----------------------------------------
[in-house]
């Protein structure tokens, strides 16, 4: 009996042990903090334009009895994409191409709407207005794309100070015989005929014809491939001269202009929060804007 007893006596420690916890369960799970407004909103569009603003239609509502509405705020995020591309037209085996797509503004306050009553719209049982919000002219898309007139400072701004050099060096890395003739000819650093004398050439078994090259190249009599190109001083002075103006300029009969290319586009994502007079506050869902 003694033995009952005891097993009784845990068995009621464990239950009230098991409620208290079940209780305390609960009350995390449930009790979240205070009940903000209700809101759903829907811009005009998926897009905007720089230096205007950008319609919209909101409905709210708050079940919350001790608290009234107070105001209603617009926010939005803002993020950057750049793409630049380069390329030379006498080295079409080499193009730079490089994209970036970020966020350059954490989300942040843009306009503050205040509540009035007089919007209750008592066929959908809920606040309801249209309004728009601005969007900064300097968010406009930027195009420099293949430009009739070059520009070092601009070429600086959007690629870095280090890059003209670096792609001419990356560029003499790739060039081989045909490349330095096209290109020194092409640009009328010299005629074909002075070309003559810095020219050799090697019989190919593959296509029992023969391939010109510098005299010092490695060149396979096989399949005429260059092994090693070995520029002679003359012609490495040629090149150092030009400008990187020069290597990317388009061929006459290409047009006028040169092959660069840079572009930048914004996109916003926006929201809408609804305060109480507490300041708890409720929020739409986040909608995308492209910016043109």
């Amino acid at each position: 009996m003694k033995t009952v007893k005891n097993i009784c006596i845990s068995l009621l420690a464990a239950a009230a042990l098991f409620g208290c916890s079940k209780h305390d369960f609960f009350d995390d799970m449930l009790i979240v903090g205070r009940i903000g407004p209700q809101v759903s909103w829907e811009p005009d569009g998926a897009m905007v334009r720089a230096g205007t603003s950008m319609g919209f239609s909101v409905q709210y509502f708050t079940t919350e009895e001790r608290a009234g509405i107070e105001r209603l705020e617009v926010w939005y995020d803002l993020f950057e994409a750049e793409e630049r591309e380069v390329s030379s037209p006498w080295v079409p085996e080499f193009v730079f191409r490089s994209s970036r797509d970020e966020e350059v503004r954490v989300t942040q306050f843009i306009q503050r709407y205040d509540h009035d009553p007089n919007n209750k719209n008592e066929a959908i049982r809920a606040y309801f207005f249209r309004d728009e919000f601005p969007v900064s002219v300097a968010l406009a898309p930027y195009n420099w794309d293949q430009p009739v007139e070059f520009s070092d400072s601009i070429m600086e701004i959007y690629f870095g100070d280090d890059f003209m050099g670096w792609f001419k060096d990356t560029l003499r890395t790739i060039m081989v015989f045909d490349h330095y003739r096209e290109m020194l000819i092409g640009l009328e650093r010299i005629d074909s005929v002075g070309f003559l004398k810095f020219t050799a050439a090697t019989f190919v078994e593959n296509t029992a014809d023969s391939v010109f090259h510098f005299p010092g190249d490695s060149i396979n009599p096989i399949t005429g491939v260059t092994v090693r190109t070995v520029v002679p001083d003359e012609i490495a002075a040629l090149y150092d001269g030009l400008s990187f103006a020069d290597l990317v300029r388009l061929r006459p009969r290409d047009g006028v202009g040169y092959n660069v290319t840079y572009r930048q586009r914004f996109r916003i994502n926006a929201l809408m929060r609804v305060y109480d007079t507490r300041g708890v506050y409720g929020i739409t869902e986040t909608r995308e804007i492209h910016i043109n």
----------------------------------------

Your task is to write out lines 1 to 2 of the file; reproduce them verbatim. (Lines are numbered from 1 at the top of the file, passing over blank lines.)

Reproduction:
[in-house]
């Protein structure tokens, strides 16, 4: 009996042990903090334009009895994409191409709407207005794309100070015989005929014809491939001269202009929060804007 007893006596420690916890369960799970407004909103569009603003239609509502509405705020995020591309037209085996797509503004306050009553719209049982919000002219898309007139400072701004050099060096890395003739000819650093004398050439078994090259190249009599190109001083002075103006300029009969290319586009994502007079506050869902 003694033995009952005891097993009784845990068995009621464990239950009230098991409620208290079940209780305390609960009350995390449930009790979240205070009940903000209700809101759903829907811009005009998926897009905007720089230096205007950008319609919209909101409905709210708050079940919350001790608290009234107070105001209603617009926010939005803002993020950057750049793409630049380069390329030379006498080295079409080499193009730079490089994209970036970020966020350059954490989300942040843009306009503050205040509540009035007089919007209750008592066929959908809920606040309801249209309004728009601005969007900064300097968010406009930027195009420099293949430009009739070059520009070092601009070429600086959007690629870095280090890059003209670096792609001419990356560029003499790739060039081989045909490349330095096209290109020194092409640009009328010299005629074909002075070309003559810095020219050799090697019989190919593959296509029992023969391939010109510098005299010092490695060149396979096989399949005429260059092994090693070995520029002679003359012609490495040629090149150092030009400008990187020069290597990317388009061929006459290409047009006028040169092959660069840079572009930048914004996109916003926006929201809408609804305060109480507490300041708890409720929020739409986040909608995308492209910016043109």